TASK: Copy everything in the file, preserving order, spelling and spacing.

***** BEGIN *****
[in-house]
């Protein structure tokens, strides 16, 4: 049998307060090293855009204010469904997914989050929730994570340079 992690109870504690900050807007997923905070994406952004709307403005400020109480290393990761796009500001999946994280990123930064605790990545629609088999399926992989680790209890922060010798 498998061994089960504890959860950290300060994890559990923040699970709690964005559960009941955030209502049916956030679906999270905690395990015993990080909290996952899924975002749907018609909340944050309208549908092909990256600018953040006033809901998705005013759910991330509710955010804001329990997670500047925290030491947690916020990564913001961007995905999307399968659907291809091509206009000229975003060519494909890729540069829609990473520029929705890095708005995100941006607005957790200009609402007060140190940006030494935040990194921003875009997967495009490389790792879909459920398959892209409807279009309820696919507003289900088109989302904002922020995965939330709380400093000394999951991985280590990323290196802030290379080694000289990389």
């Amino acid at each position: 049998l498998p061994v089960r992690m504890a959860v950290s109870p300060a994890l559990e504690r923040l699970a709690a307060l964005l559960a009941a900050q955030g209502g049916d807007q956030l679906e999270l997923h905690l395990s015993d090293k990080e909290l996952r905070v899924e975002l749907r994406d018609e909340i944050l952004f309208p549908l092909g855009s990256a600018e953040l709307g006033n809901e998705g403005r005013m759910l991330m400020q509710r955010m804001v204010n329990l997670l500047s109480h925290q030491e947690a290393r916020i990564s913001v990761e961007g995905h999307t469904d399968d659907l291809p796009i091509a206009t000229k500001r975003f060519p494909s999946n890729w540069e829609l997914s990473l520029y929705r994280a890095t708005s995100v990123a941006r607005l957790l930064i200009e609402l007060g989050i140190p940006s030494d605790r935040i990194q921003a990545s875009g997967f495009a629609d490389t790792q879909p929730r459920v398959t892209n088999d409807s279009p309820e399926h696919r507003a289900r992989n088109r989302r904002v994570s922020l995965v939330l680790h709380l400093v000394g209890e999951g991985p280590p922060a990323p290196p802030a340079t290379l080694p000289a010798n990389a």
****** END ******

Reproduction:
[in-house]
């Protein structure tokens, strides 16, 4: 049998307060090293855009204010469904997914989050929730994570340079 992690109870504690900050807007997923905070994406952004709307403005400020109480290393990761796009500001999946994280990123930064605790990545629609088999399926992989680790209890922060010798 498998061994089960504890959860950290300060994890559990923040699970709690964005559960009941955030209502049916956030679906999270905690395990015993990080909290996952899924975002749907018609909340944050309208549908092909990256600018953040006033809901998705005013759910991330509710955010804001329990997670500047925290030491947690916020990564913001961007995905999307399968659907291809091509206009000229975003060519494909890729540069829609990473520029929705890095708005995100941006607005957790200009609402007060140190940006030494935040990194921003875009997967495009490389790792879909459920398959892209409807279009309820696919507003289900088109989302904002922020995965939330709380400093000394999951991985280590990323290196802030290379080694000289990389």
């Amino acid at each position: 049998l498998p061994v089960r992690m504890a959860v950290s109870p300060a994890l559990e504690r923040l699970a709690a307060l964005l559960a009941a900050q955030g209502g049916d807007q956030l679906e999270l997923h905690l395990s015993d090293k990080e909290l996952r905070v899924e975002l749907r994406d018609e909340i944050l952004f309208p549908l092909g855009s990256a600018e953040l709307g006033n809901e998705g403005r005013m759910l991330m400020q509710r955010m804001v204010n329990l997670l500047s109480h925290q030491e947690a290393r916020i990564s913001v990761e961007g995905h999307t469904d399968d659907l291809p796009i091509a206009t000229k500001r975003f060519p494909s999946n890729w540069e829609l997914s990473l520029y929705r994280a890095t708005s995100v990123a941006r607005l957790l930064i200009e609402l007060g989050i140190p940006s030494d605790r935040i990194q921003a990545s875009g997967f495009a629609d490389t790792q879909p929730r459920v398959t892209n088999d409807s279009p309820e399926h696919r507003a289900r992989n088109r989302r904002v994570s922020l995965v939330l680790h709380l400093v000394g209890e999951g991985p280590p922060a990323p290196p802030a340079t290379l080694p000289a010798n990389a």